TMEP 712.01: Persons Who May Sign Response

This is the October 2015 Edition of the TMEP

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712.01    Persons Who May Sign Response

If an applicant is represented by a qualified practitioner, the practitioner must personally sign the response. 37 C.F.R. §§2.193(e)(2)(i), 11.18(a). This applies to both in-house and outside counsel.

If the applicant or registrant is not represented by a qualified practitioner, the individual applicant or someone with legal authority to bind a juristic applicant (e.g., a corporate officer or general partner of a partnership) must sign the response. 37 C.F.R. §§2.62(b), 2.193(e)(2)(ii). In the case of joint applicants who are not represented by a qualified practitioner, all must sign the response. 37 C.F.R. §2.193(e)(2)(ii). See TMEP §611.06 for guidelines as to persons who have legal authority to bind various types of juristic entities. A person who is authorized to verify facts on behalf of an applicant under 37 C.F.R. §2.193(e)(1) is not entitled to sign responses to Office actions, unless he or she also has legal authority to bind the applicant or is a qualified practitioner.

Example: A corporate manager might have the firsthand knowledge and implied authority to act on behalf of the applicant required to verify facts under 37 C.F.R. §2.193(e)(1) and still not have legal authority to bind the applicant.

If the applicant is represented by a qualified practitioner, and the response consists only of a declaration (e.g., if the verification was omitted from the initial application and no other issues were raised in the Office action), the response may be signed by a person authorized to verify facts on behalf of an applicant under 37 C.F.R. §2.193(e)(1) (see TMEP §804.04), and no separate signature by the practitioner is required. However, if the response includes a verification and also contains legal arguments or amendments, the response must be signed by the practitioner. See 37 C.F.R. §2.193(e)(2).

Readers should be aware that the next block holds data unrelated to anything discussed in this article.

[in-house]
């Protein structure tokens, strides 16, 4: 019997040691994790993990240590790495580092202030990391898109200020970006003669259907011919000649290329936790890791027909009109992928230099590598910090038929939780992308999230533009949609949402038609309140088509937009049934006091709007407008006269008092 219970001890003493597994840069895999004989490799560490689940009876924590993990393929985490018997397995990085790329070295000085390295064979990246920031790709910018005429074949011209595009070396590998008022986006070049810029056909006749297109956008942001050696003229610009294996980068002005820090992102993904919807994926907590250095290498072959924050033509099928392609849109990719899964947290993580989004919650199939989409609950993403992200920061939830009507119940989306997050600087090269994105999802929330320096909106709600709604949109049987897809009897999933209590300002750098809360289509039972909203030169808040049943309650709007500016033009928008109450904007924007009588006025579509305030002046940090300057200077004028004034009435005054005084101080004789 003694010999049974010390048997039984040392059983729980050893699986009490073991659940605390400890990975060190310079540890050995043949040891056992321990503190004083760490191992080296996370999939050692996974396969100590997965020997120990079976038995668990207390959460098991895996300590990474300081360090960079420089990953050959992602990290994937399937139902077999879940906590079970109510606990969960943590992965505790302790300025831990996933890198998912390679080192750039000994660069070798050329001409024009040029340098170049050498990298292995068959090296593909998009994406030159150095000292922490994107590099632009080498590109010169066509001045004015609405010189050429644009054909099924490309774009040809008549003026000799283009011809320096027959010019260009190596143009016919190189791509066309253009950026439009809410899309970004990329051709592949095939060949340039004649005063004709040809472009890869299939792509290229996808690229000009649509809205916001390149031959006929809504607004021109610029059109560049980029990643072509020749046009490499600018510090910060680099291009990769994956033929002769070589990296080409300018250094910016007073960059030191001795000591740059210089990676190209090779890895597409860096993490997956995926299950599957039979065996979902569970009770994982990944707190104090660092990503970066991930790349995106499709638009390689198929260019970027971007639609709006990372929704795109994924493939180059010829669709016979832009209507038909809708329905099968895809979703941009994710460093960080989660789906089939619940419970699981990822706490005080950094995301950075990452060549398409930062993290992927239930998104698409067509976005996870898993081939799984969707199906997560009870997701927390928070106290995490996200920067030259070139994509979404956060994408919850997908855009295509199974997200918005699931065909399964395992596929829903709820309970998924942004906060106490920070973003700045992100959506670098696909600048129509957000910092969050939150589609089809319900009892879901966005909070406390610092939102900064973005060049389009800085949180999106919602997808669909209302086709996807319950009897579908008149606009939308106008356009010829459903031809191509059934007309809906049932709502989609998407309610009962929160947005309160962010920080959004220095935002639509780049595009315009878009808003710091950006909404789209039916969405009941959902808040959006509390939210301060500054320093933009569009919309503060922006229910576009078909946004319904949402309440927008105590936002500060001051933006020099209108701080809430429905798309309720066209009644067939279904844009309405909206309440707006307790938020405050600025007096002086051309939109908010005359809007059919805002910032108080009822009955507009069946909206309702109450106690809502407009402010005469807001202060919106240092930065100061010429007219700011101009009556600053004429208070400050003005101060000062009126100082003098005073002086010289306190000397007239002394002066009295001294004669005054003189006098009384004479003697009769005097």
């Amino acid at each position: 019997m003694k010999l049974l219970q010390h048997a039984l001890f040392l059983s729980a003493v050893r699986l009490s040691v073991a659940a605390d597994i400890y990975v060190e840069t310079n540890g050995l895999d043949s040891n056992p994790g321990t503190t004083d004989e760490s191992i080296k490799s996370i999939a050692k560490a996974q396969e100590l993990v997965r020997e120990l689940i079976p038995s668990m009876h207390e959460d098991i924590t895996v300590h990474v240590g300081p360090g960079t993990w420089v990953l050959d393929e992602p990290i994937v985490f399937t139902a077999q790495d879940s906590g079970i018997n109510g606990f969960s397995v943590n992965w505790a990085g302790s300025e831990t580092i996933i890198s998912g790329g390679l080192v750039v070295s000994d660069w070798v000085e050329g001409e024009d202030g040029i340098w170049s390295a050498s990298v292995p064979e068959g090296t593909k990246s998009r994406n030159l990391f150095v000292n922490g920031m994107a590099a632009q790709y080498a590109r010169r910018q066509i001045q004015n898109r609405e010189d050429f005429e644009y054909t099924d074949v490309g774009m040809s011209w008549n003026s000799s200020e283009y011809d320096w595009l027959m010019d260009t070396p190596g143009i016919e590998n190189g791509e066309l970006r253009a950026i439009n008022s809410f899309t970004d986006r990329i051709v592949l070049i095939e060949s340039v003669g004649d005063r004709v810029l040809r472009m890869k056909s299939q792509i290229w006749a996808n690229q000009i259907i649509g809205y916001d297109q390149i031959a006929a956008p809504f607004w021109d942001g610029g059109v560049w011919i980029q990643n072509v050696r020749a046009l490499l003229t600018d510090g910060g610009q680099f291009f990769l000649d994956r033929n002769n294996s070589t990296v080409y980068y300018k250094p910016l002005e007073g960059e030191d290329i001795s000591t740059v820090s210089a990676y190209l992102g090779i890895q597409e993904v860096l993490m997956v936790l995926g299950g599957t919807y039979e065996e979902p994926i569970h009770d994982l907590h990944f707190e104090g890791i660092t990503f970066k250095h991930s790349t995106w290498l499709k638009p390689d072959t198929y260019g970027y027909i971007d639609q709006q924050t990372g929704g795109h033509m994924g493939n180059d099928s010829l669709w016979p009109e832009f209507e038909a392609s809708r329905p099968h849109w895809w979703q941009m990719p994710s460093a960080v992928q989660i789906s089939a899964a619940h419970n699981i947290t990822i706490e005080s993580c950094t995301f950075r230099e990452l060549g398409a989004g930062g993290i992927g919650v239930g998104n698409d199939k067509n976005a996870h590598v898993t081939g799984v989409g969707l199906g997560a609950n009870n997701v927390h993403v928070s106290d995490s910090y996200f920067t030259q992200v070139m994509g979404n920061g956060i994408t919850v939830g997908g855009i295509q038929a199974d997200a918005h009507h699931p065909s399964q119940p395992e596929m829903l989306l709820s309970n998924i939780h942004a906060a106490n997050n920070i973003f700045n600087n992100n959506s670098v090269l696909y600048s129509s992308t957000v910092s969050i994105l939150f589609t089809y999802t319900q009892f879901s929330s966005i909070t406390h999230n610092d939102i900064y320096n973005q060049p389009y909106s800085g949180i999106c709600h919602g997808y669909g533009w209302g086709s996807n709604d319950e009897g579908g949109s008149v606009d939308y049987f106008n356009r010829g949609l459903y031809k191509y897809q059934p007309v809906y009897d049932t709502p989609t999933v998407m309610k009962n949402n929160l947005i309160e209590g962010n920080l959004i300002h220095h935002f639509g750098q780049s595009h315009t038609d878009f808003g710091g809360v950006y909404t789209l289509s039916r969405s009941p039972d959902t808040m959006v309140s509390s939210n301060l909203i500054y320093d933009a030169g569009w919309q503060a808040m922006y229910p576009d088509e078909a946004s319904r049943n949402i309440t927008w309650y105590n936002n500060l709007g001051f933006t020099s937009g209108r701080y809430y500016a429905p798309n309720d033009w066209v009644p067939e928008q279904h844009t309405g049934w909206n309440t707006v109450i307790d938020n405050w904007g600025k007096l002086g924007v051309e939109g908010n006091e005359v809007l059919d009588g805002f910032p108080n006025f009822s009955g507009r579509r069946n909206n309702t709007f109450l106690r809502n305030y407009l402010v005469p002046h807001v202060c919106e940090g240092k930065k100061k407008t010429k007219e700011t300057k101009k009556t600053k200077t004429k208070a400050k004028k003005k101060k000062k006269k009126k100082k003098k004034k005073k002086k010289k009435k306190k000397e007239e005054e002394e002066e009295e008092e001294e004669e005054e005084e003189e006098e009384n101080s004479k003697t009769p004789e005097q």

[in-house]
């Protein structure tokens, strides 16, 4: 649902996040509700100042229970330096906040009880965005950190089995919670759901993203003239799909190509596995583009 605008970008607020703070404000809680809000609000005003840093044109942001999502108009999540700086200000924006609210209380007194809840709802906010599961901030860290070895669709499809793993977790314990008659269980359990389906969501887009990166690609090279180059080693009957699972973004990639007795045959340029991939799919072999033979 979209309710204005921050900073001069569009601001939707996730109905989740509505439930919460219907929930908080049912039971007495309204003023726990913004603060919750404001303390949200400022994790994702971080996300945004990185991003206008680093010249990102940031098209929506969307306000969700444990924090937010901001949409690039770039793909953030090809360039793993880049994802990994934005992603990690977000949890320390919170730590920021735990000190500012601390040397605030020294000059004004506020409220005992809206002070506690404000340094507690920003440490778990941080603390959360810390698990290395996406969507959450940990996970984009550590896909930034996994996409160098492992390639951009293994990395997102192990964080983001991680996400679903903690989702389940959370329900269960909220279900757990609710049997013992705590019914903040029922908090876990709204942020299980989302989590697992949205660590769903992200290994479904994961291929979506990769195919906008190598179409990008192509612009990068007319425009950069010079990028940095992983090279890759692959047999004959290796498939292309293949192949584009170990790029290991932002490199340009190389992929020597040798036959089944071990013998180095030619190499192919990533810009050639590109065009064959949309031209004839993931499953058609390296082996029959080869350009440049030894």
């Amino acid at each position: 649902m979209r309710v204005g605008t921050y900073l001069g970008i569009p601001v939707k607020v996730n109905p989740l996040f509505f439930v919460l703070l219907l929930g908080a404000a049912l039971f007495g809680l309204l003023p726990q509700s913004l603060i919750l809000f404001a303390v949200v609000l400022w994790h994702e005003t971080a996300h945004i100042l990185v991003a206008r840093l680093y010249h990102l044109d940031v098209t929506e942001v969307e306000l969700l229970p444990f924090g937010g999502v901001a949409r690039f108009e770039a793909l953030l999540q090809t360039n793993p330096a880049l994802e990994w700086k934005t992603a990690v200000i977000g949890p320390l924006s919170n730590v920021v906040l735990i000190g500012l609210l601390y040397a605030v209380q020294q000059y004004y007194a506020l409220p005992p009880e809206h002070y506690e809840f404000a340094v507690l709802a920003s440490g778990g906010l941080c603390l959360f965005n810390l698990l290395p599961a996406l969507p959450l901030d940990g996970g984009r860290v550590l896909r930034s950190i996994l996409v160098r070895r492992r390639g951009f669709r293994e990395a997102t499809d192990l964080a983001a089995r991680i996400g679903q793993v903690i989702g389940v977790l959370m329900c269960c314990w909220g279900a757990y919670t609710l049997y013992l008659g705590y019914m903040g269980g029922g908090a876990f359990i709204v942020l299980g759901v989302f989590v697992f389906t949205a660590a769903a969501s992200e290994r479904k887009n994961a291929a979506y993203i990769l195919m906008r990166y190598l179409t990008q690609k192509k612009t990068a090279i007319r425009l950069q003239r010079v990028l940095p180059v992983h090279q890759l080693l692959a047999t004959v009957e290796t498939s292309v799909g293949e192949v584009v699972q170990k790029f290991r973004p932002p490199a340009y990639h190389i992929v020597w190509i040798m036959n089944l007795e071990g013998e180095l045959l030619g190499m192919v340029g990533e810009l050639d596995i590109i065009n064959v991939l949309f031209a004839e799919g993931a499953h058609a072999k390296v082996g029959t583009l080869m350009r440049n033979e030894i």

Similarly, if the applicant is not represented by a qualified practitioner, and the response consists only of a declaration, the response may be signed by a person authorized to verify facts on behalf of an applicant under 37 C.F.R. §2.193(e)(1), and no separate signature by the applicant or someone with legal authority to bind the applicant is required. However, if the response includes a verification and also contains legal arguments or amendments, the response must be signed by the individual applicant or someone with legal authority to bind a juristic applicant. 37 C.F.R. §§2.62(b), 2.74(b), 2.193(e)(2).

The examining attorney must ensure that the record establishes the authority of the person who signs the response. If a response to an Office action appears to be signed by an unauthorized person (e.g., a foreign attorney who is not authorized to practice before the USPTO or a corporate employee who does not have legal authority to bind the applicant), the examining attorney must treat the response as incomplete and require the applicant to submit a properly signed response. The response cannot be ratified by an examiner’s amendment. See TMEP §§608.01, 611.05–611.05(c), and 712.03 for further information.

See TMEP §§602–602.03(e) regarding persons who are authorized to represent others before the USPTO, and TMEP §611.04 for examples of authorized and potentially unauthorized signatories.

These same principles apply to authorizations of examiner’s amendments and priority actions. See TMEP §§707.01, 708.02.